William Bradford Shockley
Born Feb 13 1910 - Died Aug 12 1989
Semiconductor Amplifier; Three-Electrode Circuit Element Utilizing Semiconductive Materials
Patent Number(s) 2,502,488; 2,524,035
Physicists John Bardeen, William B. Shockley, and Walter Brattain shared the 1956 Nobel Prize for jointly inventing the transistor, a solid-state device that could amplify electrical current. The transistor performed electronic functions similar to the vacuum tube in radio and television, but was far smaller and used much less energy.
The transistor became the building block for all modern electronics and the foundation for microchip and computer technology.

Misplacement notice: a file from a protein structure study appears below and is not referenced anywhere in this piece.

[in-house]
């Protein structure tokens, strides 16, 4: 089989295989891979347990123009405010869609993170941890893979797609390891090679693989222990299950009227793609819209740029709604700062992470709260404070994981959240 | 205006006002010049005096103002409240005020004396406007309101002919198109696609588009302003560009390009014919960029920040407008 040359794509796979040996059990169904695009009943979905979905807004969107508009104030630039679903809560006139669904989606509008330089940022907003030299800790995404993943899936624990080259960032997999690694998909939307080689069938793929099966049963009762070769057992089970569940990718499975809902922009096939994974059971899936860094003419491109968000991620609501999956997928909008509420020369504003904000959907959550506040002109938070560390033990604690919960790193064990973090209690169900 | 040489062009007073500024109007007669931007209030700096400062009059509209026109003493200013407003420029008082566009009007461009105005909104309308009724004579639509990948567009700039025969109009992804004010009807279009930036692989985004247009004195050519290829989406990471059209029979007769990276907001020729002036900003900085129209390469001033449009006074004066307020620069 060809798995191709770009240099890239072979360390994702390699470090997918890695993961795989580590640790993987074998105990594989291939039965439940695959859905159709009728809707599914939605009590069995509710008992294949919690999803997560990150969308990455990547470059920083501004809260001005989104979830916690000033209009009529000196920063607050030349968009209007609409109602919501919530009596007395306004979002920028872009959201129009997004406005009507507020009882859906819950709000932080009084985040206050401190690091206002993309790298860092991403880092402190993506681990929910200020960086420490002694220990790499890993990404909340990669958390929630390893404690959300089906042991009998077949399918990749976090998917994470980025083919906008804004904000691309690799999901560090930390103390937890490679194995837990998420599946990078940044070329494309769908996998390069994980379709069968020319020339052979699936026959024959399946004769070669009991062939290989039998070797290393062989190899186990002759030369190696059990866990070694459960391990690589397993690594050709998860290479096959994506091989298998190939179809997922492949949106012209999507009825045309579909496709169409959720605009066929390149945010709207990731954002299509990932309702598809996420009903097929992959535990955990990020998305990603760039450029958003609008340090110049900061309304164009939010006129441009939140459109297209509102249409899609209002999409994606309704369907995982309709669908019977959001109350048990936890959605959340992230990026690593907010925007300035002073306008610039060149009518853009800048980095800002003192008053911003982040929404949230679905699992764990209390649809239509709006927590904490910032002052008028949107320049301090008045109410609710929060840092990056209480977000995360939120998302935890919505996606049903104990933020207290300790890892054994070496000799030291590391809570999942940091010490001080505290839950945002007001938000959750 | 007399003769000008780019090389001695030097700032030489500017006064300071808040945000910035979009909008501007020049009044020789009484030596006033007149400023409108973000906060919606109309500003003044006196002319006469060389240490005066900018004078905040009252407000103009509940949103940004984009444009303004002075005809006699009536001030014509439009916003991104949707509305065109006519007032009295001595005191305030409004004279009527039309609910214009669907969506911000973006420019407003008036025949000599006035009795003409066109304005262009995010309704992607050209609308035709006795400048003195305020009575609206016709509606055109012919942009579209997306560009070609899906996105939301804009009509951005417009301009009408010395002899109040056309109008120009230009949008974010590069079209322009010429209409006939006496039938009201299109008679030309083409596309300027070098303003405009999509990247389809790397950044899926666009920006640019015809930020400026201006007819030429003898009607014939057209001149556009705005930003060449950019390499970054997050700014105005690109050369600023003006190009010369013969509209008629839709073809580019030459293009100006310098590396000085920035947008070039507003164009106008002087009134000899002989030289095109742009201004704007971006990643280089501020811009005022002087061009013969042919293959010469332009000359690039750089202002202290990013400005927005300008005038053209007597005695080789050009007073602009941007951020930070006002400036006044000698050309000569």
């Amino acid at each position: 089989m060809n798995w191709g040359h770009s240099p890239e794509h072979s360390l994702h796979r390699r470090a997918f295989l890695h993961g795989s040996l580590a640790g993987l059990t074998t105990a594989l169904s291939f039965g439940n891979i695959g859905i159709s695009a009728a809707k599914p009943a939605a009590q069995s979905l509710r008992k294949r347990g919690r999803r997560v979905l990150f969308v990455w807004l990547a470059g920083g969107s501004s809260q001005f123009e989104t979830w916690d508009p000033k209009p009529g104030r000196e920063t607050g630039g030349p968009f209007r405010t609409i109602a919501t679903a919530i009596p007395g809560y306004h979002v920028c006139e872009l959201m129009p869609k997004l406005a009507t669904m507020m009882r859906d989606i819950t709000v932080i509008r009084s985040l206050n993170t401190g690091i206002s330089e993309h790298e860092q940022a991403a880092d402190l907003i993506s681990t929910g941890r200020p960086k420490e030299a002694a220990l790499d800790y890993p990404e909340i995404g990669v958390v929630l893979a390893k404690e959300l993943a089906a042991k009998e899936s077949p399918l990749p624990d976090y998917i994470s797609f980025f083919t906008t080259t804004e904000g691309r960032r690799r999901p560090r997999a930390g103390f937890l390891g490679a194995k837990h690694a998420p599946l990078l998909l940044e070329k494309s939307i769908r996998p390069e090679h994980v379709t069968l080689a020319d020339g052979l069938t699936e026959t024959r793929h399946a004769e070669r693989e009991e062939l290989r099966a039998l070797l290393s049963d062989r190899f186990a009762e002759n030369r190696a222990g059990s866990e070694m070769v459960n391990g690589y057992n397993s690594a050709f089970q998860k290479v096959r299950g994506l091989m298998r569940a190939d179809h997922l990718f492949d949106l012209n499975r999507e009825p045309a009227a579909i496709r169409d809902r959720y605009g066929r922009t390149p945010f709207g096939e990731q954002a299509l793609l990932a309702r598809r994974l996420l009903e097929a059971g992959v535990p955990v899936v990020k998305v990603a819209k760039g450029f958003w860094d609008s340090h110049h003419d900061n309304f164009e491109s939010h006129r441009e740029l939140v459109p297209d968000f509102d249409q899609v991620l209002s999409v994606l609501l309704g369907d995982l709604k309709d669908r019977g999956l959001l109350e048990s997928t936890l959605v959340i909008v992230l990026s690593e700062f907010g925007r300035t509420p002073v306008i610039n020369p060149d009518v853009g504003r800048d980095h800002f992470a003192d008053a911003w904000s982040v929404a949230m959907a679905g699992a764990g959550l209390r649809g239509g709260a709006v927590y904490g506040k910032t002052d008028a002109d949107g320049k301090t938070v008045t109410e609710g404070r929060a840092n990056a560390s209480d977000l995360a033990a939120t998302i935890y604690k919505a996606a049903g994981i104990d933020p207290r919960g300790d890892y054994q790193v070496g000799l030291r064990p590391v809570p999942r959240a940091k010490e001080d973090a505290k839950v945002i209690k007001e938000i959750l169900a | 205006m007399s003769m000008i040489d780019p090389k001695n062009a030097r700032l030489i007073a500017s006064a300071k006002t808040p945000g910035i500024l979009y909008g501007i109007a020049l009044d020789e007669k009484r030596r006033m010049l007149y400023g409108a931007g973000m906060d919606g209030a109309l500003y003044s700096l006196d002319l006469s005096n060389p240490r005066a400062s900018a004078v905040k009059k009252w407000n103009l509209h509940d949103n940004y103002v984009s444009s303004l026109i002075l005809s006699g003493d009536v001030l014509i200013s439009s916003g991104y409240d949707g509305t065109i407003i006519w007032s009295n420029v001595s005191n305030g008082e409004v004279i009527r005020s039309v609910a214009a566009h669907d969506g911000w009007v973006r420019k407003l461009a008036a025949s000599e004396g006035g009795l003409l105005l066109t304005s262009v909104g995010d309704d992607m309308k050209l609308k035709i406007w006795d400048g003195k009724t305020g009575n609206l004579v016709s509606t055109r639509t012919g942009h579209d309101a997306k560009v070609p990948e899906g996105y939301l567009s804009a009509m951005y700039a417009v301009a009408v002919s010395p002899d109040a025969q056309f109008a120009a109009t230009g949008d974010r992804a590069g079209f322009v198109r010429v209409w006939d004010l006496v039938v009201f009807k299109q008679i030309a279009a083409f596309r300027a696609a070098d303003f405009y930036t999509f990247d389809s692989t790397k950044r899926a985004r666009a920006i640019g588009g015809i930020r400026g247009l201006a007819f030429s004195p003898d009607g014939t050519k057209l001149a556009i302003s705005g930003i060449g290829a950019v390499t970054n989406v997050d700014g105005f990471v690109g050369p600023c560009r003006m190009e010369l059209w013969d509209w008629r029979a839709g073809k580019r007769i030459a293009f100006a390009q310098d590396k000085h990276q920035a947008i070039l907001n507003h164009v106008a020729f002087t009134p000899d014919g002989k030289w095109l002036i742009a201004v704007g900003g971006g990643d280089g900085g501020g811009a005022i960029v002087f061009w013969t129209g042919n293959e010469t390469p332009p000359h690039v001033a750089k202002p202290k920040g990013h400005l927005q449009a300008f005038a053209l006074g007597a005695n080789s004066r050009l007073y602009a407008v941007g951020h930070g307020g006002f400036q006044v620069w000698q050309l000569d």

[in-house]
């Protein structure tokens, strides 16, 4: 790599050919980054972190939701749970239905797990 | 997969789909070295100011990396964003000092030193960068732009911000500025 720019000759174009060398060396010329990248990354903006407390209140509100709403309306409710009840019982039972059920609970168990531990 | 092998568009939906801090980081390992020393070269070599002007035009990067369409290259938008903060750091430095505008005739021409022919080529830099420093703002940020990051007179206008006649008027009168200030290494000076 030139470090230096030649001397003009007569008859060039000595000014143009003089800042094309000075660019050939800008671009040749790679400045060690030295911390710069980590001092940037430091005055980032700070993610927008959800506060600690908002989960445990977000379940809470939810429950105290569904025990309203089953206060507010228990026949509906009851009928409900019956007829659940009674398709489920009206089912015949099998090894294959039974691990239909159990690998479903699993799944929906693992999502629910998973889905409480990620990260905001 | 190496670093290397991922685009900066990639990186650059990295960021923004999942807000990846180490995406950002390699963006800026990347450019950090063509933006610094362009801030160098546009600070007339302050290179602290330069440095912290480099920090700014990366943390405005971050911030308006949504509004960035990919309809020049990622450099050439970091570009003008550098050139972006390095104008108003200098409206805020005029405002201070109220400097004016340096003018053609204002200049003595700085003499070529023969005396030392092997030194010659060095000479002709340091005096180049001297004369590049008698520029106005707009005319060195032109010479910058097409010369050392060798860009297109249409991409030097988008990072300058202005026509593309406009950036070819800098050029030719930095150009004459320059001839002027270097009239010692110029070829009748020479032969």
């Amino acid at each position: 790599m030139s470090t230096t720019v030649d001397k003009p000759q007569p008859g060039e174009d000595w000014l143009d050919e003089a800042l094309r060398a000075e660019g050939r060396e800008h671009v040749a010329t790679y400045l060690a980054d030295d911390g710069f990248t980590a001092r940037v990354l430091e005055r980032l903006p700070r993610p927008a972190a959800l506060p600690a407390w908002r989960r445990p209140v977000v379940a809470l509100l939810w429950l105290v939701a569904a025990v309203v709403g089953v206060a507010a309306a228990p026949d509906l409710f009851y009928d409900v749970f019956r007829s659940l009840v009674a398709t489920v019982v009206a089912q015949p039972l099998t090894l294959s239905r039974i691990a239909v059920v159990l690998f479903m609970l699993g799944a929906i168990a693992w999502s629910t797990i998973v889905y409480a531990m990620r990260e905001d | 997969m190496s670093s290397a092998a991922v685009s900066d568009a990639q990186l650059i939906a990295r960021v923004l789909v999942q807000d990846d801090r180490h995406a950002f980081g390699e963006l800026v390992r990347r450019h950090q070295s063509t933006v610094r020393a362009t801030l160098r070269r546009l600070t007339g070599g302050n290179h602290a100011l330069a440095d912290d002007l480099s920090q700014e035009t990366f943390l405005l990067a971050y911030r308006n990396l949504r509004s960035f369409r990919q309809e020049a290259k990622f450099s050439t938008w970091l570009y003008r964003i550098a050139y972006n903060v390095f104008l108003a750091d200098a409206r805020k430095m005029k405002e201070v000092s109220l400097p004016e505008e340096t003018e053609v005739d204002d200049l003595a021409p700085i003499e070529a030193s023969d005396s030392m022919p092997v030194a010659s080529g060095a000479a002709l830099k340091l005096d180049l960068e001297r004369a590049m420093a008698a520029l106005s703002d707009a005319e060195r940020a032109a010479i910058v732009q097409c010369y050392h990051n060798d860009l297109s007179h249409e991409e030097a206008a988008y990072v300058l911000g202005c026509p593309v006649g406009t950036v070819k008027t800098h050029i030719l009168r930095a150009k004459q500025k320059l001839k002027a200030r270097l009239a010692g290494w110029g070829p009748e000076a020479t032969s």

Shockley was born in London. He joined the technical staff of the Bell Telephone Laboratories in 1936 and there began experiments that led to the invention and development of the junction transistor. During World War II, he served as director of research for the Antisubmarine Warfare Operations Research Group of the U.S. Navy. After the war, he returned to Bell Telephone as director of transistor physics research. He was visiting professor of physics at the California Institute of Technology, Pasadena, in 1954, and deputy director of the Weapons Systems Evaluation Group of the Department of Defense in 1954-55. He joined Beckman Instruments Inc., to establish the Shockley Semiconductor Laboratory in 1955. In 1958 he became lecturer at Stanford University, California, and in 1963 became the first Poniatoff professor of engineering science at Stanford University.